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The repercussions of a single op-ed

Last week, Isaac Silberberg published an op-ed in The Tech accusing the MIT Arab Students Organization (ASO) and Palestine@MIT of bringing a “9/11 supporter,” Mads Gilbert, to campus. As I read Isaac’s article, I felt his pain in losing a friend during the terrible attacks that befell our country fourteen years ago. I also felt apprehension and concern, because I knew what would happen after the op-ed was read by others: suspicion would fall once more upon MIT’s Arab community at large. I am not part of the ASO or Palestine@MIT, but I have many wonderful friends who are. Did Silberberg think these kind-hearted and intelligent people (in other words, typical MIT students) would bring a terrorism sympathizer to campus?

I wanted to give Isaac the benefit of doubt; perhaps he was simply misinformed. I didn’t know of Mads Gilbert before reading Isaac’s op-ed. But I do know how to Google and ran a search for “Mads Gilbert.” Webpage after webpage celebrating Gilbert’s achievements: Treating trauma victims in Norway. Volunteering and treating patients in the Shifa hospital in Gaza, despite medicine shortages and power outages. Criticizing war and violence, from the Vietnam War to the invasion of Iraq.

How could someone think Gilbert to be supporter of terrorism? I realized sadly that the op-ed I was reading was one more piece in what has become a cottage industry of articles designed to discredit Arab and Palestinian activists.

The facts about Mads Gilbert: Gilbert grew up in Norway and was trained as an anesthesiologist. In 2000, his team revived Anna Bagenholm, who was pronounced clinically dead after an hour of being trapped beneath frozen waters. During the 2008-2009 Israel-Gaza conflict, Gilbert joined humanitarian efforts in Gaza to treat patients, the vast majority of whom were civilian victims of Israeli airstrikes. For his work, Gilbert received numerous awards and widespread praise by the Norwegian public, the prime minister, and social commentators around the world.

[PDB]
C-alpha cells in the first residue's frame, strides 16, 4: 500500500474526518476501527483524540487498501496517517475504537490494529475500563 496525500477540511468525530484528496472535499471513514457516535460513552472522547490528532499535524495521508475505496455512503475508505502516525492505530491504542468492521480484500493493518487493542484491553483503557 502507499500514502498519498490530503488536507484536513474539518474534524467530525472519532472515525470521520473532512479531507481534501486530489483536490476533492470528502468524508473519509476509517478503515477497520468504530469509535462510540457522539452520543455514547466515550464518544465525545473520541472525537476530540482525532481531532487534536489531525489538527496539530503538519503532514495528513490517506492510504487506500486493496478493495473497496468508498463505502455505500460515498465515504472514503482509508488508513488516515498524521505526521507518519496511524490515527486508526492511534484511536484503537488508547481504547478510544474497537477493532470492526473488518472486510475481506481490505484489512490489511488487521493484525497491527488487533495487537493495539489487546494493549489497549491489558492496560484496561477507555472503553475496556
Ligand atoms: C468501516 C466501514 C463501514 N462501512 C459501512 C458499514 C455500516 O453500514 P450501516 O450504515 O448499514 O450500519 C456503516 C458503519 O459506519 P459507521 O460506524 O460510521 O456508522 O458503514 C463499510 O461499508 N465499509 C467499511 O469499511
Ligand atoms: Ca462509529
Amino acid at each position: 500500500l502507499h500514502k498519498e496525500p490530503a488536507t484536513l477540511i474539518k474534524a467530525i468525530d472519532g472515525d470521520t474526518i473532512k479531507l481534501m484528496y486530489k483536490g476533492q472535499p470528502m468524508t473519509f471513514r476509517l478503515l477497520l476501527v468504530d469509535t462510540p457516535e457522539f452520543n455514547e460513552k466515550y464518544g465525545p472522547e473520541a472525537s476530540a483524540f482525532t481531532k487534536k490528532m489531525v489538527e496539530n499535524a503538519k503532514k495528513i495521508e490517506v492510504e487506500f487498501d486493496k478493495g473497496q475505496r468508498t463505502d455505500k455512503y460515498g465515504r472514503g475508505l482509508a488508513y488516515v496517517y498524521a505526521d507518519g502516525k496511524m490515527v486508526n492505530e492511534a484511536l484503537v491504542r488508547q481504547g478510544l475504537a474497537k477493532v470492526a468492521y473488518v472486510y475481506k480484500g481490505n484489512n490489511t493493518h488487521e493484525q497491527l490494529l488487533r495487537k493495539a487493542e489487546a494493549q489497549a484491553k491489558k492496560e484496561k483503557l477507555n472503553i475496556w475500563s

His life’s works alone should cause one to hesitate before reducing Gilbert to a 9/11 supporter, even if it were not for his pronouncements that he is against the terrorist attack in New York. Even Gilbert’s original statement, which he has regretted and rescinded, is misrepresented in Isaac’s op-ed. It actually reads: “I am upset by the terrorist attack, but I am at least as upset over the suffering that the U.S. has caused. It is in this context that 5,000 dead has to be seen. If the U.S. government has a legitimate right to bomb and kill civilians in Iraq, the oppressed has a moral right to attack the U.S. with the weapons they may create as well. Dead civilians are the same whether they are Americans, Palestinians or Iraqis.”

I write this letter not for the sake of Gilbert, nor the ASO and Palestine@MIT. Their reputations have been stained, and the damage has been done. I write this for the future, recognizing that we live in an interconnected age where information spreads faster than ever before. An article that is written by a single person is shared by tens and is read by tens of thousands. Seeds of misinformation can be sowed, reaped, and replanted many times unimaginably quickly.

Thanks to digital and social media, we are all citizen-journalists. When misinformation abounds, none of us are entirely free from responsibility. Let us strive to become better citizen-journalists by diversifying our news sources, challenging our own assumptions, and sharing only the information that we have verified as true.

Abubakar Abid
Graduate student in the Department of Electrical Engineering and Computer Science